America Finally Has Too Many Houses
The U.S. housing market has been on a wild ride for two and a half years, and recent price increases have made some experts call it overheated. Prices nationwide have risen 20% per month year over year in 2022, according to the S&P Case-Schiller housing index. In some cities, homes for sale got more than one bidder, and sometimes these homes sold for above the asking price. Those days are over.
The primary reason home prices have risen so fast is mortgage rates that dropped below 3% for a 30-year mortgage. Despite the current recession, those have risen above 5% in some cases. And Americans have relocated for lifestyle reasons to cities that have what is considered better quality of life. The COVID-19 shutdown of offices has helped this, as more people work from home.
One hallmark of the housing frenzy is that the inventory of homes for sales fell sharply in most cities. That has begun to end. In several areas, home prices have been cut and inventory is readily available. People who hoped to make money on their homes as prices rose have lost that option in places where homes for sale have become plentiful.
The good news for buyers is that home prices have stopped accelerating and, in many cases, have come down. More sellers are willing to negotiate.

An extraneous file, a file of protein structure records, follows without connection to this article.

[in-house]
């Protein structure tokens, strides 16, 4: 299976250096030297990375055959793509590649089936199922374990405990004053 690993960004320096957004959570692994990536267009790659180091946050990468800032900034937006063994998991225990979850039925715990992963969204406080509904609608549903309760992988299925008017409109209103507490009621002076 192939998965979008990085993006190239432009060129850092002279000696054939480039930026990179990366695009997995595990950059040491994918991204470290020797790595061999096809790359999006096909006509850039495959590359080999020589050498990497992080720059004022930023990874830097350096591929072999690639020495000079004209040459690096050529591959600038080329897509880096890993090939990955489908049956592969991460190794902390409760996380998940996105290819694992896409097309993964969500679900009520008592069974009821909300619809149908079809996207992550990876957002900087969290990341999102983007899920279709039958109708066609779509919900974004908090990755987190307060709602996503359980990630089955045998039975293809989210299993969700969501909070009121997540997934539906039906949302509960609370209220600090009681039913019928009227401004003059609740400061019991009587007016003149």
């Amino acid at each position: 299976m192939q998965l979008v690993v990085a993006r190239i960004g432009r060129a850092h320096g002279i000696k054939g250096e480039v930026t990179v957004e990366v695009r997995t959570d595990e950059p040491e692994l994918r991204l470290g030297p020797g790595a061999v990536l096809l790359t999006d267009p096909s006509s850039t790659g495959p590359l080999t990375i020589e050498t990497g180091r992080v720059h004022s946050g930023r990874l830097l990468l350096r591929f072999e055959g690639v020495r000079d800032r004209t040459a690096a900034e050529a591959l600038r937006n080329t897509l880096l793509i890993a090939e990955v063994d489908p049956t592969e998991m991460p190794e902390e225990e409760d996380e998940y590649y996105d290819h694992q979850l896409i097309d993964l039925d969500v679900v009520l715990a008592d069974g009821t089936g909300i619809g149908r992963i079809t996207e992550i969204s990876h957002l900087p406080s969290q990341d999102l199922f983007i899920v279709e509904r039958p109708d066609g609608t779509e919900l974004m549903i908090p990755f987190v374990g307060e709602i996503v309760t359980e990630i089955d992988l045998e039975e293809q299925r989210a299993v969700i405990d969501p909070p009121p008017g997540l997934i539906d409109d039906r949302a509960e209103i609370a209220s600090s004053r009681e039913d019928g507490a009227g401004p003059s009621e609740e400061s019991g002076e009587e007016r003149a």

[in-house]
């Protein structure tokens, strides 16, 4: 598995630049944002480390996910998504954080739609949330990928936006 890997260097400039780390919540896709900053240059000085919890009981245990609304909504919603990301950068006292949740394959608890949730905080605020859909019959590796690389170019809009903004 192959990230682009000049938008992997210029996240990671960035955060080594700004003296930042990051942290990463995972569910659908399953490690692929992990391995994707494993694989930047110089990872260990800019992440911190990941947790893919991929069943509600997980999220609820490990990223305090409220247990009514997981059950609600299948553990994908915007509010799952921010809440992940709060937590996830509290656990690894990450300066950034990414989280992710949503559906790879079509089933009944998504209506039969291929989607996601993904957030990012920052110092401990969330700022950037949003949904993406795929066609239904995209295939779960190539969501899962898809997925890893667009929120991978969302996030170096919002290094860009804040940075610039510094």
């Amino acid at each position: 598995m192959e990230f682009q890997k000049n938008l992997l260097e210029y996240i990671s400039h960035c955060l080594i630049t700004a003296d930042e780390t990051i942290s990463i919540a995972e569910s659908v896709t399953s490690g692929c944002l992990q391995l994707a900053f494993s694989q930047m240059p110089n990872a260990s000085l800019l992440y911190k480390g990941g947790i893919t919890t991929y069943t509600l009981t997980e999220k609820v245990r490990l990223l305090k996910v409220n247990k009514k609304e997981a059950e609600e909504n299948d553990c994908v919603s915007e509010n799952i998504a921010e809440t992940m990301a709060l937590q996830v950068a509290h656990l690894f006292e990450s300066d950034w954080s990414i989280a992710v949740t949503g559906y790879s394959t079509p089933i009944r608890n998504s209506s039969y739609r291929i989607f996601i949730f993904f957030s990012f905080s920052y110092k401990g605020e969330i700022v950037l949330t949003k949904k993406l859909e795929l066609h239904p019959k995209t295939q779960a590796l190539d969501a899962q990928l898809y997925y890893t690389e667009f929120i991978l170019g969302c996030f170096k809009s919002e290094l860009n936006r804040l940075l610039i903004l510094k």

A group that has been badly hurt by this new trend is builders. The rise in demand over the past two years set off a rush of efforts to build new houses. These builders are stuck with inventory they cannot sell, and they have to pay carrying costs for this construction.
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Bloomberg recently reported that “An abrupt halt to the pandemic housing boom has left builders that started construction months ago scrambling to adapt. The US supply of new homes relative to sales in June was the highest since the midst of the last crash in 2010.” The housing market has taken as rapid a turn as at any time since the 2008/2009 recession.
The home market will not look like it did during the Great Recession. In that period, many home loans were adjustable rate mortgages given to people who could not afford them. Defaults and foreclosures soared. Most home loans today are carefully vetted for sufficient income.
America finally has too many houses. This will put even more pressure on home prices. While the spiral down will not affect most people, builders are in real trouble.
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